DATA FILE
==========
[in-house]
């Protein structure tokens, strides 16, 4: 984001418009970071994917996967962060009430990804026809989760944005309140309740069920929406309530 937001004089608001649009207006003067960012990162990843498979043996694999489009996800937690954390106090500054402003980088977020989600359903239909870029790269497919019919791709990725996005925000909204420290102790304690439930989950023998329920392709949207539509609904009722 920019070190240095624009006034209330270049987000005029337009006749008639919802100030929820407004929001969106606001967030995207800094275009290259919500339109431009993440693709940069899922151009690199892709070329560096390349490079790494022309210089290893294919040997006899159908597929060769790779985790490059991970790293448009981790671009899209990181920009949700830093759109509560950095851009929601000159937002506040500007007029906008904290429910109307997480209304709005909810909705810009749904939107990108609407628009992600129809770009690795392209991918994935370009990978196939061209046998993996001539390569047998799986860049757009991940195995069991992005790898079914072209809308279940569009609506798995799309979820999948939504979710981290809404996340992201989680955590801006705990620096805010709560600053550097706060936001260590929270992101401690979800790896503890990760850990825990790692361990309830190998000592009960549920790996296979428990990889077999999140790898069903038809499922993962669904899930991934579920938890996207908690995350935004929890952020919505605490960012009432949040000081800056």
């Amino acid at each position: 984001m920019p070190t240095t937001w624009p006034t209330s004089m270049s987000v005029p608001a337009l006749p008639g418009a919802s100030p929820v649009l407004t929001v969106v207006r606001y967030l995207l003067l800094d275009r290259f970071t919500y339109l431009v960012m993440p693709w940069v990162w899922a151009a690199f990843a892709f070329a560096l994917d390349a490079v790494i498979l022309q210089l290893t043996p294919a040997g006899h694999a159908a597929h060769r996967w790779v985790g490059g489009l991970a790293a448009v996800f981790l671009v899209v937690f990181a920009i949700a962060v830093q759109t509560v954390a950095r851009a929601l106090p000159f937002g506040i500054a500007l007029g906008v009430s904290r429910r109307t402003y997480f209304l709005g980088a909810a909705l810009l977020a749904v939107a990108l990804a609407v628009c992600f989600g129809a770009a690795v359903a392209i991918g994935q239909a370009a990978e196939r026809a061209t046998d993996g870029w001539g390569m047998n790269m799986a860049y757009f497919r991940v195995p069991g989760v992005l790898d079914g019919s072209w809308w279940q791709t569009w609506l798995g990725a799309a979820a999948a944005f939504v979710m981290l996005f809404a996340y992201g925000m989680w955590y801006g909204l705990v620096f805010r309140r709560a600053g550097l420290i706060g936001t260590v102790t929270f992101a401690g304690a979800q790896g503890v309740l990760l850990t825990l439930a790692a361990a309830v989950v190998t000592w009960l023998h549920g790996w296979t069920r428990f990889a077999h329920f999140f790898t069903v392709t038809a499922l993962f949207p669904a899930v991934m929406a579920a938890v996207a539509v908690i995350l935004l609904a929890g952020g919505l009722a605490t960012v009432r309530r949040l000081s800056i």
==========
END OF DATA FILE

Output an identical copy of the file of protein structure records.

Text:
[in-house]
């Protein structure tokens, strides 16, 4: 984001418009970071994917996967962060009430990804026809989760944005309140309740069920929406309530 937001004089608001649009207006003067960012990162990843498979043996694999489009996800937690954390106090500054402003980088977020989600359903239909870029790269497919019919791709990725996005925000909204420290102790304690439930989950023998329920392709949207539509609904009722 920019070190240095624009006034209330270049987000005029337009006749008639919802100030929820407004929001969106606001967030995207800094275009290259919500339109431009993440693709940069899922151009690199892709070329560096390349490079790494022309210089290893294919040997006899159908597929060769790779985790490059991970790293448009981790671009899209990181920009949700830093759109509560950095851009929601000159937002506040500007007029906008904290429910109307997480209304709005909810909705810009749904939107990108609407628009992600129809770009690795392209991918994935370009990978196939061209046998993996001539390569047998799986860049757009991940195995069991992005790898079914072209809308279940569009609506798995799309979820999948939504979710981290809404996340992201989680955590801006705990620096805010709560600053550097706060936001260590929270992101401690979800790896503890990760850990825990790692361990309830190998000592009960549920790996296979428990990889077999999140790898069903038809499922993962669904899930991934579920938890996207908690995350935004929890952020919505605490960012009432949040000081800056």
């Amino acid at each position: 984001m920019p070190t240095t937001w624009p006034t209330s004089m270049s987000v005029p608001a337009l006749p008639g418009a919802s100030p929820v649009l407004t929001v969106v207006r606001y967030l995207l003067l800094d275009r290259f970071t919500y339109l431009v960012m993440p693709w940069v990162w899922a151009a690199f990843a892709f070329a560096l994917d390349a490079v790494i498979l022309q210089l290893t043996p294919a040997g006899h694999a159908a597929h060769r996967w790779v985790g490059g489009l991970a790293a448009v996800f981790l671009v899209v937690f990181a920009i949700a962060v830093q759109t509560v954390a950095r851009a929601l106090p000159f937002g506040i500054a500007l007029g906008v009430s904290r429910r109307t402003y997480f209304l709005g980088a909810a909705l810009l977020a749904v939107a990108l990804a609407v628009c992600f989600g129809a770009a690795v359903a392209i991918g994935q239909a370009a990978e196939r026809a061209t046998d993996g870029w001539g390569m047998n790269m799986a860049y757009f497919r991940v195995p069991g989760v992005l790898d079914g019919s072209w809308w279940q791709t569009w609506l798995g990725a799309a979820a999948a944005f939504v979710m981290l996005f809404a996340y992201g925000m989680w955590y801006g909204l705990v620096f805010r309140r709560a600053g550097l420290i706060g936001t260590v102790t929270f992101a401690g304690a979800q790896g503890v309740l990760l850990t825990l439930a790692a361990a309830v989950v190998t000592w009960l023998h549920g790996w296979t069920r428990f990889a077999h329920f999140f790898t069903v392709t038809a499922l993962f949207p669904a899930v991934m929406a579920a938890v996207a539509v908690i995350l935004l609904a929890g952020g919505l009722a605490t960012v009432r309530r949040l000081s800056i």